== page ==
The recent case of In re Micah Cade McKinneyCase No. 21-50046-rlj-11 (Bankr. ND Tex., April 28, 2022) outlines violations of the bankruptcy injunction.
Contempt litigation in bankruptcy is sometimes driven by intentional and deliberate conduct on the part of a creditor – perhaps out of spite that the debtor who owed them money filed for bankruptcy in the first place. But more often than not, automatic stay or release order violations result from a misunderstanding of the applicable law. This case is an example.
As of December 2018, the debtor, Micah McKinney, and his wife Leslie McKinney, were parties to a divorce case in state court. On March 31, 2021, state court held a hearing on two motions filed by Leslie McKinney in the divorce case: a motion to enforce temporary restraining orders and a motion to award a tax refund. The state court orally granted Leslie McKinney’s requested relief on the record, finding Micah McKinney in contempt and ordering that he transfer approximately half of a $3 million tax refund to Leslie McKinney.
On April 5, 2021, before any written order was issued by State Court, Micah McKinney filed this Chapter 11 bankruptcy filing. The case was primarily filed because Micah McKinney had no not have the funds to comply with the March 31 state court ruling.
On August 22, 2021, after lengthy mediation, Micah McKinney and Leslie McKinney reached a settlement agreement that resolved all of their divorce disputes except for some SAPCR (“lawsuits affecting the parent-child relationship”) issues. ). The terms of the Settlement Agreement have been incorporated into Micah McKinney’s Bankruptcy Plan (“Plan”). On November 4, 2021, the Plan was confirmed. Under the plan and the settlement agreement incorporated therein, Leslie McKinney has waived all claims against Micah McKinney, including claims in the divorce case, except for certain post-SAPCR issues. query. The plan also states that all claims from the company Lanfear, which represented Leslie McKinney in the divorce case, have been released. The order confirming the plan includes a broad injunction (“Order of release”) barring any action to assert any pre-confirmation claim against Micah McKinney in a manner inconsistent with the terms of the Plan. At the time of the hearing in this case, Micah McKinney had met all of his obligations to Leslie McKinney under the Plan.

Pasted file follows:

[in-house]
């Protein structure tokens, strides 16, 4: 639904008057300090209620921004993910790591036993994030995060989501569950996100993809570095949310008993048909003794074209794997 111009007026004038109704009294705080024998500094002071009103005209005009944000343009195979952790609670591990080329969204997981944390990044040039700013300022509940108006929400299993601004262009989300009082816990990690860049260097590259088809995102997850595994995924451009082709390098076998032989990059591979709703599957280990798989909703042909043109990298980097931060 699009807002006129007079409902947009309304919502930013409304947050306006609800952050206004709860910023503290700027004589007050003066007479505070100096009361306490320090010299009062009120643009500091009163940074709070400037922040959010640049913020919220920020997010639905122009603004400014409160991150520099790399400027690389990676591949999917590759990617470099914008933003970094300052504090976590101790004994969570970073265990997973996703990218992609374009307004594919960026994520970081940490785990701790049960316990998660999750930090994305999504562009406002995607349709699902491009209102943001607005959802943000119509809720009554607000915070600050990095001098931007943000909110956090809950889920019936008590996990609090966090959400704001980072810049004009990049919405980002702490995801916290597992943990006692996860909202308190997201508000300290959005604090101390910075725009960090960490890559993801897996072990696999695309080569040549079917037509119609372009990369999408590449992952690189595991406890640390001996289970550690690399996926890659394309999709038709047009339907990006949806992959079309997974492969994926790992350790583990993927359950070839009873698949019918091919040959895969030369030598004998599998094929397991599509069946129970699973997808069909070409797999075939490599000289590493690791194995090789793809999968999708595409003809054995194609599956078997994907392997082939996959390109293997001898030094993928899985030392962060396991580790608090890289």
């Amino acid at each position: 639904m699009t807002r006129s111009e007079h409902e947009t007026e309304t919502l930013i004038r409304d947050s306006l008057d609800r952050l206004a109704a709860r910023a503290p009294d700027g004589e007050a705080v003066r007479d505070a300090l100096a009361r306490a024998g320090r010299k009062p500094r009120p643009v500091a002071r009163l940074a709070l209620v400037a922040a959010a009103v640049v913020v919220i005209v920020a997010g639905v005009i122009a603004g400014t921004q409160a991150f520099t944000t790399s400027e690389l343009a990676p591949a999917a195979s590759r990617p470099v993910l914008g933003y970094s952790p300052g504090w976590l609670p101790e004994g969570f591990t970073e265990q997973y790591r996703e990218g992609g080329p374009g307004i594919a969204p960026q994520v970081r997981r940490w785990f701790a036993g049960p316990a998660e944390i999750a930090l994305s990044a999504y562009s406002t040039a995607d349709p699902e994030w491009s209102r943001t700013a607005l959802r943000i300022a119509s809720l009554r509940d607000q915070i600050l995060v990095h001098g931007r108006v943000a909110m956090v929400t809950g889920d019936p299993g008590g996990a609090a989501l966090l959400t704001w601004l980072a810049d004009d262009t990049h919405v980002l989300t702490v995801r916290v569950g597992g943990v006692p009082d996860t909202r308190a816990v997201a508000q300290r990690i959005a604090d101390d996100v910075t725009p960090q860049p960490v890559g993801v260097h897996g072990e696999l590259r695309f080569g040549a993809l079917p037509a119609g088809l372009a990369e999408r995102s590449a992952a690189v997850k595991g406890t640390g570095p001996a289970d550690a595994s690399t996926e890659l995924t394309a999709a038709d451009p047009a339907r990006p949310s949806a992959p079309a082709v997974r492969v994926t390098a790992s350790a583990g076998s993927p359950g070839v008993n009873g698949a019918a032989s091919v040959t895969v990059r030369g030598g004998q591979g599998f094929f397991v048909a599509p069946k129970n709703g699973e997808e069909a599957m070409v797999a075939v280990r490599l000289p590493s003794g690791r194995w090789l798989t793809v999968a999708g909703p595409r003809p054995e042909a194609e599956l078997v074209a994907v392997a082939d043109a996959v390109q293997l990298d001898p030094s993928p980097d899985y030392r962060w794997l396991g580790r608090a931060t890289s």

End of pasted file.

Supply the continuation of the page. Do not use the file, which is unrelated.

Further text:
On February 17, 2022, Leslie McKinney, through the law firm Lanfear, filed a petition in the divorce case seeking entry of two orders related to the state court hearing held March 31, 2021 (“motion to enter”). The orders, as proposed, provide for Micah McKinney to be jailed if he fails to pay several pre-bankruptcy claims to Leslie McKinney, the Lanfear firm and others; they also demanded that Micah McKinney place the $3 million tax refund in escrow for payment of a claim to the Lanfear company. Each of the claims covered by the proposed orders were dismissed by the order confirming Micah McKinney’s plan. After Micah McKinney’s attorney sent an email to Leslie McKinney’s attorney on February 17, 2022, expressing Micah McKinney’s objection to the motion to enter as a violation of the injunction to discharge, the Leslie McKinney’s attorney said she did not intend to seek relief in the motion to enter. but just wanted a clear record to make it easier for others to judge